DEAR MISS MANNERS:
I have been going to the same yoga teacher for several years. She is wonderful, and we have become friends as well. Recently she lost her mother, and she has no other family.
I believe (no real leap here) that she is seriously depressed, which is understandable. Since the death of her mother, it seems that every class she teaches begins with three to five minutes of what went wrong in her life that day: flat tire, flooded basement, probate lawyer, broken filling, etc.
Once the “Oh, here’s what’s going on in my life” chat is done, it’s done; she then teaches a wonderful class.
I come to yoga looking to relax and feel better, but I find myself getting really depressed in those first minutes. After about half an hour, the feeling passes, and I do enjoy the class.
I have noticed that her business has dropped off substantially, and I know she is in financial difficulties. I suspect this venting is the cause, but I could be wrong. It could be the recession or any number of other reasons.
Should I say something to her? And how in the world would I go about saying it? She is a person who is very concerned with appearances and having people think well of her. (I mean this in the best possible way.)
Would it be kinder to say nothing — knowing how embarrassed she might be — even if it is causing her business to fail? If there’s a tactful way to help, please enlighten me.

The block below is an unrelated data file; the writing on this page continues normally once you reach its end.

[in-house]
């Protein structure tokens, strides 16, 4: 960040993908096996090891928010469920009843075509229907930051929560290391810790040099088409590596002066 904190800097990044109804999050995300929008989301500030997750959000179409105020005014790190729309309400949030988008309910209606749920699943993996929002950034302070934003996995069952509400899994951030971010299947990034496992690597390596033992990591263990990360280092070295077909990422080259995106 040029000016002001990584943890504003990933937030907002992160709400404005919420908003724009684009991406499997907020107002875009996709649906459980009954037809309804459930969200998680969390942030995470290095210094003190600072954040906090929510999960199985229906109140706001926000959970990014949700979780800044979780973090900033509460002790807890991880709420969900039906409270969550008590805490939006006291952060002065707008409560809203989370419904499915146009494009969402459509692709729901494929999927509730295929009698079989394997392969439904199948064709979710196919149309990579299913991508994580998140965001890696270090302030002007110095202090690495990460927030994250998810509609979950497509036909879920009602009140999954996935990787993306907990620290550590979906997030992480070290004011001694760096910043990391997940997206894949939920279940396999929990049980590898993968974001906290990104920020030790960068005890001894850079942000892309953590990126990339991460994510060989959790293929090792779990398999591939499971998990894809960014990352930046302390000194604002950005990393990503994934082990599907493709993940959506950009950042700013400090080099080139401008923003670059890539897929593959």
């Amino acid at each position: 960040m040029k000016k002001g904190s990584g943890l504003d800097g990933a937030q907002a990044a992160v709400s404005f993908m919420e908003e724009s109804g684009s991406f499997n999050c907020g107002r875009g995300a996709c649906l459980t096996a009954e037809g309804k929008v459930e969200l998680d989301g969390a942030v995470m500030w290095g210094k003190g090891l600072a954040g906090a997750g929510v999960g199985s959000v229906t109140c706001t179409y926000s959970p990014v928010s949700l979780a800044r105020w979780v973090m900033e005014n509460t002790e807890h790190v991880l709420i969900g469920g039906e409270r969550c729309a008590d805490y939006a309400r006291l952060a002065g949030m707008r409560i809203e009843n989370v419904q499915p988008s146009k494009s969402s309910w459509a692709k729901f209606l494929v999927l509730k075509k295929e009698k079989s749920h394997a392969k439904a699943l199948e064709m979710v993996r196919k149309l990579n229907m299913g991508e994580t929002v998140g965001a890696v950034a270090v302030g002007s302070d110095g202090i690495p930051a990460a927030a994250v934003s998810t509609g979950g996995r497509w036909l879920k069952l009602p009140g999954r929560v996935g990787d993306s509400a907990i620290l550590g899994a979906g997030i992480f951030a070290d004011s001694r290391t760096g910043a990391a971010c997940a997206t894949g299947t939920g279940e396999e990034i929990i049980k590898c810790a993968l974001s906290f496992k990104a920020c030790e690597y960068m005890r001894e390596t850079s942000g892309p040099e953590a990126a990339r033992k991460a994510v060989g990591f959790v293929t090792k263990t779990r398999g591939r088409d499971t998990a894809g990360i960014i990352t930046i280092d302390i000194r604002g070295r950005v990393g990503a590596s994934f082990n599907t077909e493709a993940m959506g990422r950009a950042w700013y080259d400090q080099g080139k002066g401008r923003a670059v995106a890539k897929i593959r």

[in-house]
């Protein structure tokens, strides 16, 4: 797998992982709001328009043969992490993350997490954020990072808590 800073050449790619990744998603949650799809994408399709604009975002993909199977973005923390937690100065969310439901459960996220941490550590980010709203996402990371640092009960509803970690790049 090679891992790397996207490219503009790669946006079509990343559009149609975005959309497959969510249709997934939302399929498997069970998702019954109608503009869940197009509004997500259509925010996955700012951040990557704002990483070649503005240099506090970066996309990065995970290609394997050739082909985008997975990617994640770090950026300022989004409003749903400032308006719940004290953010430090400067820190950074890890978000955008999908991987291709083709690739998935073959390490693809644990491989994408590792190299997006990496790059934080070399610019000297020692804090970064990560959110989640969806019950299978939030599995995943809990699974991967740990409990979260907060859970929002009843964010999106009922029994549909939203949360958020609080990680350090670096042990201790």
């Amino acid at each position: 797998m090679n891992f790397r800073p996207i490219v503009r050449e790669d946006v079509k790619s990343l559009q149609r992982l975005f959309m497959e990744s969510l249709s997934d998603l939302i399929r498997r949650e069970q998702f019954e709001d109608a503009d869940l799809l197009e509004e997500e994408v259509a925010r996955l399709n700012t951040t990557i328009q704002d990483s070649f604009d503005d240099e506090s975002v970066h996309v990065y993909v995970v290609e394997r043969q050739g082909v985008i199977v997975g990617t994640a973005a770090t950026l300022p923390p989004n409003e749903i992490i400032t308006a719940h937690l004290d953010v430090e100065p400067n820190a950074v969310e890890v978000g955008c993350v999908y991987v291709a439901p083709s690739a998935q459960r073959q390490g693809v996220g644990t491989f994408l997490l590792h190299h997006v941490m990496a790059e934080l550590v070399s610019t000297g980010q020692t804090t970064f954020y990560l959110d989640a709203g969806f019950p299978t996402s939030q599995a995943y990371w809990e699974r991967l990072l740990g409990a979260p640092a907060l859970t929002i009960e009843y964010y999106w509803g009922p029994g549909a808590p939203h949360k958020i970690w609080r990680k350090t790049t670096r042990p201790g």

GENTLE READER: Telling other people their shortcomings has become something of a national pastime, and Miss Manners has rarely heard of good coming from it. Even when the diagnosis is accurate — and who does not know how to live others’ lives better than they do? — anger is more likely than reform to be the result.
But this may be an exception, not only because it is something easily fixable that could make a practical difference to your friend, but because you have something genuinely nice to say at the beginning.
So begin by saying what a wonderful class she gives, and how much you get out of it. Then that it is a shame that some people have dropped out, but, after all, these are hard times. Only then, having established yourself as both an admirer and a sympathizer, you should be able to say: “I wonder if you are not making things harder for yourself by sharing your problems with the class. Some of your students may have had trouble shifting from worrying about you to getting into the proper mood for yoga.”
DEAR MISS MANNERS:
What do you do with your napkin after eating?
GENTLE READER: If you are eating out, you leave it next to your plate in a loose triangular shape, the point at the top. If you are a houseguest, you fold it neatly into a rectangle.
If you are at home, you put it back in your napkin ring until you can’t bear to look at it, at which time Miss Manners urges you to do your laundry.
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